“Elk Neck State Park presents many volunteer opportunities for a variety of people. Opportunities range from hosting in the campground to assisting with programs at the park nature center. Others feel more comfortable working on trail maintenance or performing general park maintenance. Others who want to volunteer long term may decide to join the volunteer ranger program. Whatever your background or special interest, Elk Neck State Park staff will work with you to make you feel part of the team. Volunteers contribute thousands of hours per year to making Elk Neck State Park safe, fun and enjoyable.”
Ranger Robb Bailey
Built in 1833, this historic lighthouse sits atop a 100-foot high bluff overlooking the Chesapeake Bay. The lighthouse pointed the way to safe waters for nearly 175 years. Many incredible tales unfolded right here under the watchful beacon of the Turkey Point Lighthouse: stories of heroism, daunting challenges, and even tragedy. This lighthouse has been part of Chesapeake Bay history for generations, safeguarding people who have lived, worked, and traveled here.
On weekends during the summer season, visitors can climb to the top of the lighthouse and share an experience with the lighthouse keepers of history.
The Turkey Point Light Station volunteers play a vital role in maintaining and enhancing the Turkey Point Lighthouse. Volunteers are needed to open the lighthouse for visitors, assist in the gift shop, and in general upkeep of the lighthouse and adjacent structures.
Become a Volunteer Ranger and help protect Maryland's natural resources! The Volunteer Ranger Program is for people ages 18 and above who want to assist the Department's regular work force in state parks with operations, programs and public service. Volunteers are trained and provided with uniforms for their jobs once they have completed 40 hours of volunteer service at a state park.
Orientation training helps rangers become acclimated to the state park service. Additional training opportunities, that may include CPR, first aid, search and rescue, and trail stewardship, are offered on a regional basis.
As ambassadors of the state parks, Volunteer Rangers serve a vital role to the public. Thousands of visitors to Maryland's state parks look to Volunteer Rangers for guidance and help.
With 12 miles of variable terrain trails Elk Neck visitors are able to hike through a multitude of scenic vistas. From the cliffs of Turkey Point to the placid beaver marsh loop, our trails offer something for all interests. By organizing trail work days and employing trail volunteers we are able to maintain our hiking trails, keeping them open and safe from hazards for all visitors to enjoy. Our trail volunteers come with a variety of skills and abilities. Some have years of experience working on trails and bring their own tools to use, while others share the use of park tools or just hike the trails and inform us of any problem areas or fallen trees. With park staff working side by side with volunteers we have been fortunate enough to keep the trails at Elk Neck State Park open and accessible to the nearly 300,000 visitors that enjoy the park every year.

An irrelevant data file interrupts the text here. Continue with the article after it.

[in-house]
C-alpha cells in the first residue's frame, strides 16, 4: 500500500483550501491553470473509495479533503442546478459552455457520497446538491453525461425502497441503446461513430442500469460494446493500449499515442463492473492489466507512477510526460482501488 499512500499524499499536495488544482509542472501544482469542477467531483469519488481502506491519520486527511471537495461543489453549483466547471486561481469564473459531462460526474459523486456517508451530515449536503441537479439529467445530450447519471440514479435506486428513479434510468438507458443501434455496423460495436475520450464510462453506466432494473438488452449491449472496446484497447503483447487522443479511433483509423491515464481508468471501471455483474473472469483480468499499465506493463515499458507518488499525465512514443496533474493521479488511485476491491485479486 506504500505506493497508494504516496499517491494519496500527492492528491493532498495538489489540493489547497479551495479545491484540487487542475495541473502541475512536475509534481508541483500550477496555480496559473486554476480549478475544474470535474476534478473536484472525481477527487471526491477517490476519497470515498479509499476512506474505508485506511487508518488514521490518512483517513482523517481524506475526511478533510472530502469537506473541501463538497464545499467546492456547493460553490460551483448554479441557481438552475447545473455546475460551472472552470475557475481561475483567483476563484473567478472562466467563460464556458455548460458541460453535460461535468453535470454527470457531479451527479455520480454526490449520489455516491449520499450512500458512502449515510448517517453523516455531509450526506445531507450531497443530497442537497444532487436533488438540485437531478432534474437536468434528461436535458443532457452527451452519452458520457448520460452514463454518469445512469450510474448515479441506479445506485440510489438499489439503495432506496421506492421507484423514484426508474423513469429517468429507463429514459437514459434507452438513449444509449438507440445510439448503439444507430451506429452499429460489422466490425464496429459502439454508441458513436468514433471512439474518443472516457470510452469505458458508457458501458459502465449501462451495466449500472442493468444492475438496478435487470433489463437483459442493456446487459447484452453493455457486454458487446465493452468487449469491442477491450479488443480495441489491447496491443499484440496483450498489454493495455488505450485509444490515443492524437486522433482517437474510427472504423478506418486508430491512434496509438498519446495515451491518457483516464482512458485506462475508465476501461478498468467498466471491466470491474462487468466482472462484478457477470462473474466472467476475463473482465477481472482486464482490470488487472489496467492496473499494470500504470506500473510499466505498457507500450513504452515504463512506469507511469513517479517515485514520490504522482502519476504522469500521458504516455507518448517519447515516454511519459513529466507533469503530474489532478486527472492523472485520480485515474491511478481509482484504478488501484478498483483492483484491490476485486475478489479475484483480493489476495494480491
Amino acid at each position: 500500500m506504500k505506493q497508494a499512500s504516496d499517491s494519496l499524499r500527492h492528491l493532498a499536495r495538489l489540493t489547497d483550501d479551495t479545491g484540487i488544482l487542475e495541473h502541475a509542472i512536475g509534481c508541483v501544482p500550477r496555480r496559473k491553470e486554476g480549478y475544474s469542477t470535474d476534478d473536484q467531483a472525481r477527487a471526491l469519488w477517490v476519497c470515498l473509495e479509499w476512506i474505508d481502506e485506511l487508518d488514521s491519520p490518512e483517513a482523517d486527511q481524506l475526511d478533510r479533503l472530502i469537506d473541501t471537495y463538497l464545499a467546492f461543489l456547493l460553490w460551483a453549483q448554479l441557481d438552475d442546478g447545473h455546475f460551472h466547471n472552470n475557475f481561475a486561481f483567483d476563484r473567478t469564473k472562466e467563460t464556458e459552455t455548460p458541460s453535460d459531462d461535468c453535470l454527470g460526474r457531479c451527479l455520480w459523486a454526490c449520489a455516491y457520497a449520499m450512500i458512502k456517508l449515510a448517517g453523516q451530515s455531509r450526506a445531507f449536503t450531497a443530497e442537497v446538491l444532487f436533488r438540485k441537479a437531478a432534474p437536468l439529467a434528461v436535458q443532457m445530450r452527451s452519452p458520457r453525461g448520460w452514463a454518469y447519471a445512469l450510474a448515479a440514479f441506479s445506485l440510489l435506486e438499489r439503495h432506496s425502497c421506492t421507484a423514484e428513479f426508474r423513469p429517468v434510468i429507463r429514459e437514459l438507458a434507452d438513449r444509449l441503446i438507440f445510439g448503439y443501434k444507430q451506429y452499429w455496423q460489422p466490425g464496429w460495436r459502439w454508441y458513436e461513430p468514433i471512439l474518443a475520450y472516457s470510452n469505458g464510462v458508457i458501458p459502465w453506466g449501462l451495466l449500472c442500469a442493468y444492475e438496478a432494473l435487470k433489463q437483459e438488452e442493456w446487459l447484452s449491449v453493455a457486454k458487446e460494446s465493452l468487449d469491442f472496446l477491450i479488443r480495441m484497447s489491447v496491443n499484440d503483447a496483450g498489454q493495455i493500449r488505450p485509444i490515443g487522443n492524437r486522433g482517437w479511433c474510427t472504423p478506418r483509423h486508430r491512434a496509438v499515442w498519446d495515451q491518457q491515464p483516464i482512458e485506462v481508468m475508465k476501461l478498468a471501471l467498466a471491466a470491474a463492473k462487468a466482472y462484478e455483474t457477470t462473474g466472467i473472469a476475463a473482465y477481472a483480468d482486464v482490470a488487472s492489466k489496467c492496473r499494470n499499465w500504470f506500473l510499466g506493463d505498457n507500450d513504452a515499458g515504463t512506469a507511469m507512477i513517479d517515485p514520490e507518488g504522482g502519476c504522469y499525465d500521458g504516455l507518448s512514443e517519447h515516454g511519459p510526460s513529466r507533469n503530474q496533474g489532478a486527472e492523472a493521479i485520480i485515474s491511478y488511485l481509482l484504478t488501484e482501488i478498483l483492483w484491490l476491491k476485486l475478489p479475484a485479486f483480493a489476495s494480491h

The Nature Center at Elk Neck State Park is open May through October and is always in need of volunteers. Volunteer activities available through the Nature Center range from conducting programs for park visitors, to feeding display animals, to assisting the Park Naturalists with regularly scheduled educational programs. Our Nature Center volunteers come from all age groups, high school through retirement, and invigorate the programs with excitement and knowledge in the outdoors.
The campground host program invites volunteers to a season of camping in the beautiful setting of Maryland State Parks. A campground host receives free camping in exchange for working to clean and maintain their assigned camping loop and bathhouse on a daily basis. Our hosts are a vital contact point between campground visitors and park staff. These dedicated volunteers are often found walking through their camping loops greeting visitors, answering questions, or reminding campers of park policies, in addition to cleaning and maintaining the camp loop bath house.
Hosts are required to be on site Friday evening through Sunday afternoon in order to assist with the busy weekend camping and provide 20 hours of volunteer service per week. The hosting season begins in early March and runs through October for many of our camping loops. Each camp host site has electrical hook-ups and is located near the loop’s bathhouse, and a water spigot. Hosts are required to stay for a minimum of two months. Priority is given to hosts that are available to stay for the entire season as well as seven days per week. Additional volunteer opportunities are available to hosts who show interest in helping out in other aspects of park operations, such as maintenance or Nature Center programs.
Although our state parks follow a trash free policy, often our visitors do not. We work with local community school groups, scouts, and other volunteers to aid us in keeping our park clean and beautiful for all visitors to enjoy. Throughout the year we organize several beach clean-ups to remove all of the trash and debris that washes ashore on our beach areas. Elk Neck State Park also has 12 miles of trails and several day-use areas that occasionally need a helping hand to keep clean. We welcome anyone interested in doing a good deed to help our environmental efforts while enjoying the park. The park will provide free trash bags and gloves to any visitors as they volunteer.
If you are interested in volunteering at Elk Neck State Park, or other Maryland Park Service facilities, please visit: https://ec.volunteernow.com/custom/1289/.
Elk Neck State Park4395 Turkey Point RoadNorth East, MD 21901Phone: 410-287-5333Fax: 410-287-3376
580 Taylor Ave, Annapolis MD 21401